HUDSON–The Columbia County Board of Supervisors adopted a resolution last week calling on the state legislature to raise the age of criminal responsibility to 18.
Also at the March 9 meeting supervisors approved a two-year contract with Johnston and Pulcher LLC for bus services.
The Raise-the-Age bill now before the state legislature would increase to 18 the minimum age at which someone can be prosecuted in adult criminal courts, marked as a “felon” and incarcerated in adult prisons. The current age limit is 16.
Governor Cuomo supports the measure but the county resolution approved last week also recommends that the language in the governor’s proposal be changed “to reflect the state’s commitment to fund 100% of all costs” the county will incur as the result of raising the age.
Supervisor William Hughes, Jr., (D-Hudson, 4th Ward) introduced the resolution. One of his motivations, he said in previous meetings, was to keep 16- and 17-year-olds found to have committed “minor offenses” out of adult prisons, where they are likely to suffer abuse and their chance of recidivism increases.
All county supervisors present voted for the resolution with the exception of Jeffrey Nayer (I-Copake), who voted “No,” and Majority Leader Patrick Grattan (R-Kinderhook), who abstained. Mr. Grattan explained, “I’m a court clerk, and I don’t think I should vote on something that could come before a court.”
Mr. Nayer said of his vote, “Information I got from the district attorney and sheriff led me to believe that I could not support it as it is.”
Supervisor Richard Keaveney (R-Canaan), in a committee meeting held before the full board meeting, said he would vote for the Raise-the-Age resolution but hoped it would not “open doors” to problems. “After you have an elderly resident beat up in their front lawn… I hope it doesn’t lead to kids being put in a non-secure facility when they should be in a secure facility.”
People under the age of criminal responsibility who have been adjudicated a juvenile delinquent may end up in a juvenile detention facility. In Columbia County, these include Berkshire Farm in Canaan, which is “non-secure,” and Brookwood in Claverack, which is state-maintained and classified as “secure.”
After the meeting Mr. Hughes said that when he joined the board in 2007 he became concerned about how many children in the county ended up either in foster homes or at Berkshire Farm. Partly to alleviate the situation, he encouraged youth mentoring programs, working in partnership with non-profit organizations. This, he indicated, could be a factor that lifted the Hudson City School District out of its state designated “focused” status this year. The lifting of the focused designation means the district is no longer considered “substandard” in any respect by state regulators.
Mr. Hughes said he also spearheaded and encouraged mental health programs in schools and re-entry programs for former prisoners. The re-entry program sees that people just released from detention get housing, transportation and food vouchers. Compared to when he joined the board, Mr. Hughes said, “we’re much further along.”
The Johnston and Pulcher (J&P) contract approved by supervisors allows the company to continue to operate local bus service. Currently Columbia County has three types of bus service:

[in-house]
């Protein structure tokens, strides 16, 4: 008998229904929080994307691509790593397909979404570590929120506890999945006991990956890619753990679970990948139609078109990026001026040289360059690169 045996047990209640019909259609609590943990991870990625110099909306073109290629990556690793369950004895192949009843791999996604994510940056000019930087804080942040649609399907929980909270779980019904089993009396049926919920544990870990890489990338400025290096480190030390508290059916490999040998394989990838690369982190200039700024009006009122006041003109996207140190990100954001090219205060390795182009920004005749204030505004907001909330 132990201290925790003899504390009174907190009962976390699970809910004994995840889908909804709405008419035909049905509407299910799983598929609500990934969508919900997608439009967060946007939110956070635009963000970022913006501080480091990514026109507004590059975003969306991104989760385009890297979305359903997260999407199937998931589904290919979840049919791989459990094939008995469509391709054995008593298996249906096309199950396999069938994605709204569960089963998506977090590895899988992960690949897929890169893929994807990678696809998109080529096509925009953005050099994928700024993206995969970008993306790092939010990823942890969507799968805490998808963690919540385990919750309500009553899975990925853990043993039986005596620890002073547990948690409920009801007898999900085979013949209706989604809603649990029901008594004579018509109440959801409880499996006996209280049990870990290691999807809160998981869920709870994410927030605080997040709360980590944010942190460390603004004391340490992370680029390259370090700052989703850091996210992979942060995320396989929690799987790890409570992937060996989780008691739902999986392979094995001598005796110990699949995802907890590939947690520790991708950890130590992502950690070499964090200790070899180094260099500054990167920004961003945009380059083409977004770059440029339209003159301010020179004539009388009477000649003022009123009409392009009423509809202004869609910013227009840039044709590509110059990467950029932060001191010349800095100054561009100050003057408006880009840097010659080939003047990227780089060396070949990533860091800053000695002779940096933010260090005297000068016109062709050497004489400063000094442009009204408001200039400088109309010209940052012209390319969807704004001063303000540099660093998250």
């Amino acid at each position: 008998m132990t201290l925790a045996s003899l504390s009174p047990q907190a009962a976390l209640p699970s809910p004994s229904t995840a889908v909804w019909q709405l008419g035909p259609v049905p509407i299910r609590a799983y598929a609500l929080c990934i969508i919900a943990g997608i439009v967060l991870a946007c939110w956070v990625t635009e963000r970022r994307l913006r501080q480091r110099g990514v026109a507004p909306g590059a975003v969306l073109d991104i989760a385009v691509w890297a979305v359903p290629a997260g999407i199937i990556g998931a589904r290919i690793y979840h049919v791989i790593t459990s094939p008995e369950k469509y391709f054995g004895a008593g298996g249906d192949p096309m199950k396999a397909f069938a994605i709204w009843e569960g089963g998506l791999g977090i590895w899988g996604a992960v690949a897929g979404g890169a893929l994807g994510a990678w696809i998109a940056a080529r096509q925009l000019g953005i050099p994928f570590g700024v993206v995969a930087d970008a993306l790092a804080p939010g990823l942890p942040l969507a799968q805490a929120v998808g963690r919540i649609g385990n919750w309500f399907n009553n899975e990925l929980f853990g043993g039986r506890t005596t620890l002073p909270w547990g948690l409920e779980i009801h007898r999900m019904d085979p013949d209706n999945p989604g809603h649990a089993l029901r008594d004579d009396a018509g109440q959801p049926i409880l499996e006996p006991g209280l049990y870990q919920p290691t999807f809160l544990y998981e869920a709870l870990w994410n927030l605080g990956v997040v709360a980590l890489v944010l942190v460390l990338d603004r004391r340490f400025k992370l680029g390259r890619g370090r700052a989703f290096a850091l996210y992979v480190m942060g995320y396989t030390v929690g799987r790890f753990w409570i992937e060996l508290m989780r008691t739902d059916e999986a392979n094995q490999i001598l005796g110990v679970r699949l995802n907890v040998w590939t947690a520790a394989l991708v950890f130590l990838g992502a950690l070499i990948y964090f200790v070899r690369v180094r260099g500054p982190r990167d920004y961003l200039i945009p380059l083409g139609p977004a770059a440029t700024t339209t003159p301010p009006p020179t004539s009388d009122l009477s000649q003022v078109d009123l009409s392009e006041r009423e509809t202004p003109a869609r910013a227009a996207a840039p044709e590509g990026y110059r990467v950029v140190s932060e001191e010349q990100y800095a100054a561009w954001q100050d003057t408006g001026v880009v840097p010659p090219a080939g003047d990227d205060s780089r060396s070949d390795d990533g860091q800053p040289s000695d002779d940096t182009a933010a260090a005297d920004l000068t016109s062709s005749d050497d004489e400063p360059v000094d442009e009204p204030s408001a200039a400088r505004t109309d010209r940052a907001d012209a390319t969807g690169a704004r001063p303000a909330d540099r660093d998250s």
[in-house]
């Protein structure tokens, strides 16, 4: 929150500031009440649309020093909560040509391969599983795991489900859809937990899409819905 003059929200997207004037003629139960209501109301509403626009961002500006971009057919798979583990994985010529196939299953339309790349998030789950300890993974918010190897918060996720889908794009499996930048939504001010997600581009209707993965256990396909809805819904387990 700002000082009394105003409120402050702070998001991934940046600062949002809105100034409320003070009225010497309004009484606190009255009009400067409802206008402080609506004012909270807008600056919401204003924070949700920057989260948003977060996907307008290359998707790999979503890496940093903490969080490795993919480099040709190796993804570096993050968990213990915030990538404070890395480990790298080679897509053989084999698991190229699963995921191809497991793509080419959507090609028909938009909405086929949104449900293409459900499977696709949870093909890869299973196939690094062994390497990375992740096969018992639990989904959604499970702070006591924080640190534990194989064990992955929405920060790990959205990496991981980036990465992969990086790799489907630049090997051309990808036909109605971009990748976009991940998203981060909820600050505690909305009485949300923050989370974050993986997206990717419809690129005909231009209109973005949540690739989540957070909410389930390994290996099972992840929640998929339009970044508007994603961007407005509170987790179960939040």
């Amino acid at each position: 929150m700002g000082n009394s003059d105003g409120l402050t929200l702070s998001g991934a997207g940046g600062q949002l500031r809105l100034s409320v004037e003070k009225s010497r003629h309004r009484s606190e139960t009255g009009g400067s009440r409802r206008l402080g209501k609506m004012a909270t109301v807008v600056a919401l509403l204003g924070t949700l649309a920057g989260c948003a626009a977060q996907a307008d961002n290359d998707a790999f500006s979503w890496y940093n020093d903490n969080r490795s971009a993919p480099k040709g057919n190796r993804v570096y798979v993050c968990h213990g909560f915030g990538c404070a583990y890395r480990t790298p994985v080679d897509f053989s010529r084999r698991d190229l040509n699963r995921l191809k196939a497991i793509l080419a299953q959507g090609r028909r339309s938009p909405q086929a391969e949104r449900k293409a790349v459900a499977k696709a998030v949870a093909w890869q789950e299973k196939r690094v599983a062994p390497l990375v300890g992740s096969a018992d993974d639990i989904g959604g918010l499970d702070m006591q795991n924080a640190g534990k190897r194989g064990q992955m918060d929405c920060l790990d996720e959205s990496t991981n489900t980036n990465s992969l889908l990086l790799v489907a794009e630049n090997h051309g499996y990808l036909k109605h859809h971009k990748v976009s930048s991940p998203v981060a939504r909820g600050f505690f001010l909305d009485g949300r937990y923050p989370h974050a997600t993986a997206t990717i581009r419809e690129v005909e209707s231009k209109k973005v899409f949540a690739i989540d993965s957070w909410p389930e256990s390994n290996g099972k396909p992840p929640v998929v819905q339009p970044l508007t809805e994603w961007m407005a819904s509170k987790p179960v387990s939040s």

• To Albany from Hudson, via Kinderhook and Valatie (4 round-trips weekdays)
• Loops from Hudson to Fairview Avenue shopping centers (7 loops, Monday-Saturday)
• Once-a-week shuttles from some rural areas to and from Hudson.
All buses can adjust their routes by up to two miles to drop off or pick up someone by prior arrangement, as long as the diversion stays within Columbia County, according to a J&P spokesperson.
Public transportation in Columbia County falls under the county Planning and Economic Development Department, which reports at the monthly meetings of the County Government Committee. Recently Supervisor Richard Scalera (D-Hudson, 5th Ward), a member of the committee, volunteered to serve as liaison between the riders, the bus operator and the county.
“It’s not a taxi service, it’s mass transit,” Mike Johnston, president of J&P, said at the most recent County Government Committee meeting February 23. “Anything we do has to be approved by the state. Most of our problems are when the state doesn’t help us. We employ 100 people in Columbia County. And we keep the money in the county. That’s a big plus.”
Mr. Scalera said by telephone March 8 that he invited people to contact him at any time by phone or email or letters, with their comments and concerns about the bus service. He is also designing a form for people to submit their comments. Transportation-related concerns should be addressed to Supervisor Scalera, Columbia County Board of Supervisors, 401 State Street, Hudson, NY 12534.
Mr. Scalera said he would direct information he receives to the appropriate party. “I need a clear understanding of which comments are legitimate concerns and which are from people who like to complain,” he said, adding that he hopes he can “streamline” the process by giving people an outlet to express their transportation concerns as they arise.
The February committee meeting started with a room full of people—including children–and the committee listening to their bus concerns at the outset. Committee Chairman Supervisor Clifford “Kippy” Weigelt (R-Claverack) advised those who arrived later to put their comments in writing. Mr. Weigelt said he’s received comments praising the bus system, but some people have indicated a need for better schedules and safer drivers.
The next full Board of Supervisors meeting will take place Wednesday, April 13, at 7:30 p.m., at 401 State Street.